When Lane McCrae confronts the outlaw that murdered his family, the battle leaves him fatally wounded. He is visited by the Devil, who offers him a deal that would save the lives of both he and his brother, but instead makes him a bounty hunter for Hell replacing his predecessor. When Zathera, the embodiment of death, walks the earth, it's up to Lane, Hawk and their team, to stop her before she wipes out humanity. They are not the only ones hunting Zathera though - there are others who want to reach Zathera first, for plans of their own!Written by
This is a mixed bag of the good the bad and the downright ugly. It's a real hit and miss affair... and, unfortunately, is mostly miss.
The story isn't anything we've not seen before. The Devil buys the soul of our hero and sets him out on a tour of duty chasing down his adversaries. Of course, since this is good old Lucifer we're talking about, there are a few double crosses along the way. Not too bad a tale, though as I said, nothing new.
The Good... I really did enjoy Robert's portrayal of Ol'Scratch himself. He gives off an air of jubilance and arrogance, which suits Beelzebub well. Kove gives a strong performance as "The Mentor", which is a pretty well thought out character as he's as cunning and tricky as a fox. Shame he only appears halfway through. Then there's Maya Tremblay as Muna, the female shaman. Though she's silent for the most part, she's still a strong enough actress to give a character to her portrayal.
The Bad... Rose as Liz Russell is the apotheosis of this film. When we first meet her she is pretty terrible... then a couple of scenes later, she's quite good... throughout the film her acting ability jumps between the two, making the film awkward and disjointed. The directing is just too average. It's not terrible but it's not good either. The horse chases could have been handled a lot better than they were. The same can be said about the fight sequences too. They needed to be better choreographed and acted and filmed. This is where the film is let down the most as these are meant to be exciting but they're not that interesting or invigorating to watch. The music... the director opted for a classic western overture feel. Which may have worked had they had a full orchestra. Then there's the pace of the film. I always thought westerns played too slowly and that was why I loved the spaghetti style better. But this is a supernatural western and as such should have been eerier, tenser, and more atmospheric... but it just felt like a second-rate '50's western, which in this case is bad.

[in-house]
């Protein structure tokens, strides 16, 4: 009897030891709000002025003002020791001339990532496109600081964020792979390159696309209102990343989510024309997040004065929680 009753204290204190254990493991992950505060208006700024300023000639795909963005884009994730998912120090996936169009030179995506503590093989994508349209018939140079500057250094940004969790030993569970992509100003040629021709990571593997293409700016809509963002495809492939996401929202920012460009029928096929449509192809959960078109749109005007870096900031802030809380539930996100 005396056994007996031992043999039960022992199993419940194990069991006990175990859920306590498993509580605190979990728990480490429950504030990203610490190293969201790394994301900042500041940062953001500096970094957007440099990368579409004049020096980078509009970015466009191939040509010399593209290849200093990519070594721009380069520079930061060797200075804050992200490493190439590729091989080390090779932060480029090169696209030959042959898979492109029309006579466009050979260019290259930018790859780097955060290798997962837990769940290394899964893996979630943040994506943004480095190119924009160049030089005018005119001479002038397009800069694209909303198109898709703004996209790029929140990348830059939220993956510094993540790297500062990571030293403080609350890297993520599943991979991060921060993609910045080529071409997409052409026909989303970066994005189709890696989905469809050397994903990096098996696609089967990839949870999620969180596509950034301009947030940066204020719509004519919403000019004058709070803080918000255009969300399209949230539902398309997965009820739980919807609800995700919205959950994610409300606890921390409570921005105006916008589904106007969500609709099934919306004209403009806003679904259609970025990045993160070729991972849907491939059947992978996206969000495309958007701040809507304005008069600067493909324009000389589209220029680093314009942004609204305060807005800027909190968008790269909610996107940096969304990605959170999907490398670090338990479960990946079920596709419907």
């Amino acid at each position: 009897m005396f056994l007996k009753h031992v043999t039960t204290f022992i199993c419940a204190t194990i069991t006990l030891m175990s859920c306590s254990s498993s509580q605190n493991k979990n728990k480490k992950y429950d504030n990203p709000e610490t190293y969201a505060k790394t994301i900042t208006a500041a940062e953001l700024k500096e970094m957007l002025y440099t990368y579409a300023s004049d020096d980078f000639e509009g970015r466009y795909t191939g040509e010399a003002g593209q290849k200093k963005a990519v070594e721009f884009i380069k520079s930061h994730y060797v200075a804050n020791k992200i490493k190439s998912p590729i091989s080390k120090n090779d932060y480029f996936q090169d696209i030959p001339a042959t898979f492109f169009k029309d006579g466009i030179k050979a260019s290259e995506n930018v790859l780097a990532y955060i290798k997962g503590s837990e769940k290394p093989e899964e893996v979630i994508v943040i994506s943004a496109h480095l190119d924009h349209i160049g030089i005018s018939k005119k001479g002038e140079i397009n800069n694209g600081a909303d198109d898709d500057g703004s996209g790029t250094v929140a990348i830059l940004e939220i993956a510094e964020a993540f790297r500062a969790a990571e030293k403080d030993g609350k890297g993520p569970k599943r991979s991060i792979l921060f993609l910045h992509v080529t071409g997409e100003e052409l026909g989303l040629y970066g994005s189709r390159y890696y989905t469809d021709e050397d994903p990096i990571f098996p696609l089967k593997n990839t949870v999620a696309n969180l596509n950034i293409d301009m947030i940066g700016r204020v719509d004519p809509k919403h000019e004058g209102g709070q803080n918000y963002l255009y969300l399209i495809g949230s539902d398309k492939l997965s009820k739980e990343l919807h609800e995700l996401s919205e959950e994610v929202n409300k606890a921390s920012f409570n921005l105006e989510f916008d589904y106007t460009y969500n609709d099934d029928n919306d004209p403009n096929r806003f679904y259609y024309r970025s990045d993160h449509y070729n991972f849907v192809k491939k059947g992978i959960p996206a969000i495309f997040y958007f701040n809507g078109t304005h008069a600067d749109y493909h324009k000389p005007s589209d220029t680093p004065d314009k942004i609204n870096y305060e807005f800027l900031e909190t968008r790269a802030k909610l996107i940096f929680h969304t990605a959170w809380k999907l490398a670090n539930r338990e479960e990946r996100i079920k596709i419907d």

The Ugly... Oh, My God, I don't know which was worse, Matthew Ziff's wooden acting, as the antihero, Kyle "Hawk" Hawkins, or his weak Clint Eastwood accent, which he slipped into when he needed to play the hardened hero. Though, even Matthew Ziff looked like an Oscar nominee for "Best Actor" when he played opposite his mom Lorraine Ziff, who plays the bad girl Zathera; a supernatural being with the ability to pull a person's life-force from them and has the ability to shape-shift. The other thing that was off was the second evil-smiting team. There really wasn't any need for these to be in the film at all. It just appeared a way to get Russ, who played Ezekiel Roak, into the film. It also seemed that we should know these people and have an already formed opinion about them. If that's not the case then they could be planning a spin-off movie with these characters. Either way, it just reeked like a month old Stilton, left out in the sun.
So if you're a fan of westerns, with a supernatural twist, this may be up your street... though I would recommend you wait for a snow day and only then if you've exhausted all other viewing possibilities.
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